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Basics of Epinephrine

Basics of Epinephrine

Epinephrine is a hormone produced by the adrenal gland of the kidney in the body. It is a catecholamine, a monoamine that belongs to the biogenic amines family.  It is naturally produced by our body to stimulate certain organs for us to attain high-level of energy. It was named as epinephrine, which is derived from the Greek word “ephi” and “nephros” which means “from the kidney”.  As adrenaline flows through the blood stream it provides effects to the body’s autonomous nervous system. It also affects the sympathetic nervous system which participates in the fight or flight response.

This neurotransmitter is related to Calm PRT, Kavinace, AdreCor, Balance D, and ExcitaPlus.

In 1904, epinephrine was successfully identified and first synthesized by Friedrich Stolz and Henry Drysdale Dakin independently.


Adrenaline: Usage and Indications

Epinephrine nowadays is synthesized for medical purposes and used as sympathicomimeticum, broncholyticum and antiasthmaticum. During surgery, it is also used to prevent internal bleeding. Combined with local anesthetics, it prolongs the action of the anesthetic agent and  it is more effective and can be taken with low dosages. In general, adrenaline is a stimulant, helps the body to produce higher energy level and to maintain an activated state. It is also useful within the brain for emotional states. It is used to treat glaucoma, caused by a blockage in the eye, which prevents fluids to flow resulting to pressure build up which can cause pain and discomfort. In medicine, adrenaline is used as a drug to treat illness such as, stimulation of cardiac action for cardiac arrest and for patients undergoing immunotherapy.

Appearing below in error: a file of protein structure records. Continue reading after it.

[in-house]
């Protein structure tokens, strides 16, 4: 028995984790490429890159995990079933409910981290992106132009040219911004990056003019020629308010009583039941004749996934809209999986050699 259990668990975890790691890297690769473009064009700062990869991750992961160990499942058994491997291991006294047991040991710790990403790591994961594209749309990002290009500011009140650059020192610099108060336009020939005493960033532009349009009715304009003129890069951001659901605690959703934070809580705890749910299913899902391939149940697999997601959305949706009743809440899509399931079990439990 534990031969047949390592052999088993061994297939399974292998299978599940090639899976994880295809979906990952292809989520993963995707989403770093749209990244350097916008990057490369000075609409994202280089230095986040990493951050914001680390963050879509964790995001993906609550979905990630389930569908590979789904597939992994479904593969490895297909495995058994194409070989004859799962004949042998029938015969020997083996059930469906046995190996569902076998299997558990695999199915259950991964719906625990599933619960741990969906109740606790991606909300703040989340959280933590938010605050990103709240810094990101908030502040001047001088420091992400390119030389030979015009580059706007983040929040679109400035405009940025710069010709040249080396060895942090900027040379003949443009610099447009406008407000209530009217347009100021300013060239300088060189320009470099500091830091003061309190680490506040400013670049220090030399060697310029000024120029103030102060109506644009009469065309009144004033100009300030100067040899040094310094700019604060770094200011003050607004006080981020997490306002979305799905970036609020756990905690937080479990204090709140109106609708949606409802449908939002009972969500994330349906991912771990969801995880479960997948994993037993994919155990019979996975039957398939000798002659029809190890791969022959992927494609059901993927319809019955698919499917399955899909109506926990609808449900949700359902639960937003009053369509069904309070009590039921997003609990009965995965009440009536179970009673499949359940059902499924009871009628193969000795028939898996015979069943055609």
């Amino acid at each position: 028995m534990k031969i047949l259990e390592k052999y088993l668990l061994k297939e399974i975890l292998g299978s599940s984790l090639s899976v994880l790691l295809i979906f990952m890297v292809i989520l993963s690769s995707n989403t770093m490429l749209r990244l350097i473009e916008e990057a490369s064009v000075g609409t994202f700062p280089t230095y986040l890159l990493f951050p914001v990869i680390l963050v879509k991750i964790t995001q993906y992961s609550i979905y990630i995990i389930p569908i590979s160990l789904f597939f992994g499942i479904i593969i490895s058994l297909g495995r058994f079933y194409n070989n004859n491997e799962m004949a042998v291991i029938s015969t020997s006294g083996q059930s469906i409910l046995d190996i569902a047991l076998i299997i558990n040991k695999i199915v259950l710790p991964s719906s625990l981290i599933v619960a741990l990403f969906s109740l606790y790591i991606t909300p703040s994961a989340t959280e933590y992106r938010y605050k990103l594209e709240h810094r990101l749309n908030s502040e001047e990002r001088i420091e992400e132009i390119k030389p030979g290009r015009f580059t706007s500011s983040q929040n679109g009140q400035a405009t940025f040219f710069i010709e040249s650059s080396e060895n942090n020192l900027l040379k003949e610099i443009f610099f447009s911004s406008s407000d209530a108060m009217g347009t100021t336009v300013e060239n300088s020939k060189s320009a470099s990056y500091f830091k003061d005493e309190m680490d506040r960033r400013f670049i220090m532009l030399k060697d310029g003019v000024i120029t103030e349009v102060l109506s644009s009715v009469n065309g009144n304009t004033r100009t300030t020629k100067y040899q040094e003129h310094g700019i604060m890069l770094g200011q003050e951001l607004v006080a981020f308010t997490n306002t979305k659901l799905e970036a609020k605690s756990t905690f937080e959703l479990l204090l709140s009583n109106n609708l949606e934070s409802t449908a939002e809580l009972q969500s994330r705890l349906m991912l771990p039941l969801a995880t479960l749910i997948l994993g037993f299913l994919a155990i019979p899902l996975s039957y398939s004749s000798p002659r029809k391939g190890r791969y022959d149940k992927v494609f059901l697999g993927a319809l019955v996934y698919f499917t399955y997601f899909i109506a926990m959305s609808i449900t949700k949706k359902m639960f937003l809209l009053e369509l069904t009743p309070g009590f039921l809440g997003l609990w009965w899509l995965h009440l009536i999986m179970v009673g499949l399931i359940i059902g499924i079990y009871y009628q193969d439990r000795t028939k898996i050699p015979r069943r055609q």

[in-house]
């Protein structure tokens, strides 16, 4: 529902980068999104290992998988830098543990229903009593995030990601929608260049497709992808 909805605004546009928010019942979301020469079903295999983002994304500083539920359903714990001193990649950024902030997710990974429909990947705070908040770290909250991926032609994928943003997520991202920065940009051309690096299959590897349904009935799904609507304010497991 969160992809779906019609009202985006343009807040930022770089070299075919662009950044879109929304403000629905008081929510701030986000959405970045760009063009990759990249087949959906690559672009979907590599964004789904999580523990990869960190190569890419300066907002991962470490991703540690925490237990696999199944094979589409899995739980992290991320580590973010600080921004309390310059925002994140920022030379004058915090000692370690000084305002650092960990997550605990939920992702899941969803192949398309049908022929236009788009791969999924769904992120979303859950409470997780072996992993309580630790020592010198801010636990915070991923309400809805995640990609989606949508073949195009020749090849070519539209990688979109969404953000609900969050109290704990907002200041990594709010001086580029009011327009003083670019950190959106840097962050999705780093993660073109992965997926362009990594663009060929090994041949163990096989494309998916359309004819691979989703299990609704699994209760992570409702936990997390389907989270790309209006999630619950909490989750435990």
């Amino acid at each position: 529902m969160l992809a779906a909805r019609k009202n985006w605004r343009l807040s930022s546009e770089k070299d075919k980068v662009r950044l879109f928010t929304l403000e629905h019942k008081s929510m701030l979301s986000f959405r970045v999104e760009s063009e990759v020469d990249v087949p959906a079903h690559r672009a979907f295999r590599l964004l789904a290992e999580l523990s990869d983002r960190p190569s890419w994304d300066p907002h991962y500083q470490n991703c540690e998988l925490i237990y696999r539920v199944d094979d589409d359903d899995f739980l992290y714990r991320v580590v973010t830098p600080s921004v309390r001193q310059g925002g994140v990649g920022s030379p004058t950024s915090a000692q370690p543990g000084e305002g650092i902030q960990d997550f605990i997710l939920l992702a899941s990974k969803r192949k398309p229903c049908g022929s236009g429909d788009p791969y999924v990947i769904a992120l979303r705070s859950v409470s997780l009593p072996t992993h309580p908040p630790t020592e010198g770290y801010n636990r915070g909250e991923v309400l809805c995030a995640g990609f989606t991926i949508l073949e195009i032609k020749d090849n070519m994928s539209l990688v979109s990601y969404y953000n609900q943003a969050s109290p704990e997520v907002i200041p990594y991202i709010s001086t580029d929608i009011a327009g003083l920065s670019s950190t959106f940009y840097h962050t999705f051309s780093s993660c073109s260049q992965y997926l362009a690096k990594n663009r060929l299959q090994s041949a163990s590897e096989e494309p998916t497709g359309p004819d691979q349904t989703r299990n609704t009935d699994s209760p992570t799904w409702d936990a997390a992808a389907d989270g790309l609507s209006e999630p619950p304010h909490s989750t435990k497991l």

Contraindications, Interactions, Precautions and Side effects

Epinephrine is not suitable in patients suffering narrow-angle glaucoma, uncontrolled hypertension, life-threatening abnormal heart rhythm, and during the second stage of labor. It should be taken and used cautiously with patients with hyperthyroidism, diabetes, hypertension, cardiovascular diseases such as angina and arrhythmias, stroke and prostatic enlargement.

Patients administered with adrenaline may experience sudden anxiety, fear and tremor. Having cold fingers and toes and having dry-mouth are caused by vasoconstriction. The patient may also suffer from headaches, pallor (also due to vasoconstriction), and an excessive rise in blood pressure. Adrenaline can also cause hyperventilation and intra-cerebral bleeding leading to strokes.

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